Sunday, 15 July 2007

First Macro Shots

I wrote recently that I had managed to purchase a 'new' (used just a couple of times by the previous owner) EF-S 60mm f2.8 macro. I've got it mainly for weddings to do detail shots, but of course when you get a macro lens your thoughts immediately turn to bugs 'n stuff.

So to give my 'new' macro a test drive, I went out today into the winter's sun in search of insects to shoot. It took me ages to find any, but once I did I was amazed at how many I must have missed as I went back over sections of the garden. I settled on two particularly large stick insects that were in the right light, and in very close proximity to each other.

It was very windy, although I tried to set up so that the wind was kept to a minimum. Still, I found myself waiting regularly for the wind to die down before taking the shot. Once I was set up, the next consideration was focusing - and depth of field. For focusing I switched to manual, and for depth of field I sat on around f8 to get decent sharpness and fast enough shutter speeds considering the wind. Of course, all of this was set up with a tripod, again to minimise any chance of blur or shake being introduced to the final image.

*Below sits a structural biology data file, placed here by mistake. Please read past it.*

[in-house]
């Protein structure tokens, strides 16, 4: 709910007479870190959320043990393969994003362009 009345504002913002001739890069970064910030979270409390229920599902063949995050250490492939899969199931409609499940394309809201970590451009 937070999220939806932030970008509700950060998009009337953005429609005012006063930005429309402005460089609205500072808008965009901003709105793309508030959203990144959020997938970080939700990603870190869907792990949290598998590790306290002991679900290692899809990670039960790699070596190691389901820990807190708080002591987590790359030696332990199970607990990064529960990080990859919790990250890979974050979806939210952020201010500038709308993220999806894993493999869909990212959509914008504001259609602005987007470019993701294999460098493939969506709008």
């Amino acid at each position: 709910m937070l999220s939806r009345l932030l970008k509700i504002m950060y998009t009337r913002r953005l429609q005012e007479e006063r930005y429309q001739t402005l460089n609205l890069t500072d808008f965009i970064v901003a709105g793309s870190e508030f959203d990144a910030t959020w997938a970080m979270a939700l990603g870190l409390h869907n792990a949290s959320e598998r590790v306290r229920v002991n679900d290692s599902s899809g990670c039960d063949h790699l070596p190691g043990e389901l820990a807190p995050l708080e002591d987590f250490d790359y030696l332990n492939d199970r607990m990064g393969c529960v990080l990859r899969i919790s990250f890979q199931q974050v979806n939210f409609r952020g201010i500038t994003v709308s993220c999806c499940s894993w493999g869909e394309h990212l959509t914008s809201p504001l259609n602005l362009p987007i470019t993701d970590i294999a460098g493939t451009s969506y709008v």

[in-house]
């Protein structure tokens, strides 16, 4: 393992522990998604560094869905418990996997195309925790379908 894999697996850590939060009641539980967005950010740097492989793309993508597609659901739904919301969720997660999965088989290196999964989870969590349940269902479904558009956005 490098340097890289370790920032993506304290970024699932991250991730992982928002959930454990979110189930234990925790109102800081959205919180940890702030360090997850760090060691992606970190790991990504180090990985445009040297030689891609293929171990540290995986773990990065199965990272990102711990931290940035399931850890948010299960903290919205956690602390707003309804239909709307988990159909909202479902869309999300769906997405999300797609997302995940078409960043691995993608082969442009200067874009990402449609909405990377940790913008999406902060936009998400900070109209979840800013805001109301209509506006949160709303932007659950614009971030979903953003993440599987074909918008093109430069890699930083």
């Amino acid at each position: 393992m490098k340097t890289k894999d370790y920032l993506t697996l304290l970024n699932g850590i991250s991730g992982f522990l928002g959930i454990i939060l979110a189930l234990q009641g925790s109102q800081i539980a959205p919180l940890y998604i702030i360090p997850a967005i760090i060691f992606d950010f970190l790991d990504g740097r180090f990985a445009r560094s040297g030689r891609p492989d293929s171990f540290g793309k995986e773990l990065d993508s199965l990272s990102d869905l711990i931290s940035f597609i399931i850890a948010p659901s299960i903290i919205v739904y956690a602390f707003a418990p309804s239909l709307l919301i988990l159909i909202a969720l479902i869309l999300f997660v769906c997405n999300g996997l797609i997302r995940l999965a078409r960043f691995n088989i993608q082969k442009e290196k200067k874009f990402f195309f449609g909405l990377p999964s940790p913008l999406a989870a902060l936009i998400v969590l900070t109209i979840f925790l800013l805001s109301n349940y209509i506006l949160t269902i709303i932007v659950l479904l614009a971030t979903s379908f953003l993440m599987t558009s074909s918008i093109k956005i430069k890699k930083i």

I'm not a macro specialist, and I don't profess to be, but I was very pleased with the results I managed to get from this set up. I did have to get up very close and personal to the insects, but they seemed to tolerate my presence (for about half an hour at least), long enough for me to get off twenty or so shots.

They aren't the most technically brilliant macro's ever taken, but I was very happy with my first outing with the EF-S 60mm f2.8. It was a whole heap of fun, so it won't be the last time I go out looking for small creatures to photograph.

One last thing about the whole experience as far as using the 30D is concerned. Because I was outside in fairly bright light, I struggled to get a decent 'feel' for the image off of the LCD screen. In fact, until I got back inside and viewed them on the computer, I thought the images looked horrible! In this respect I think the Nikon LCD screens have got it all over Canon (and no, I'm not trying to turn this into a Canon vs Nikon thing - I just think it's a legitimate observation). I did check the histogram on the 30D often, and all looked good, so I just hoped that this would translate into good images on the computer - and it did. Whew!

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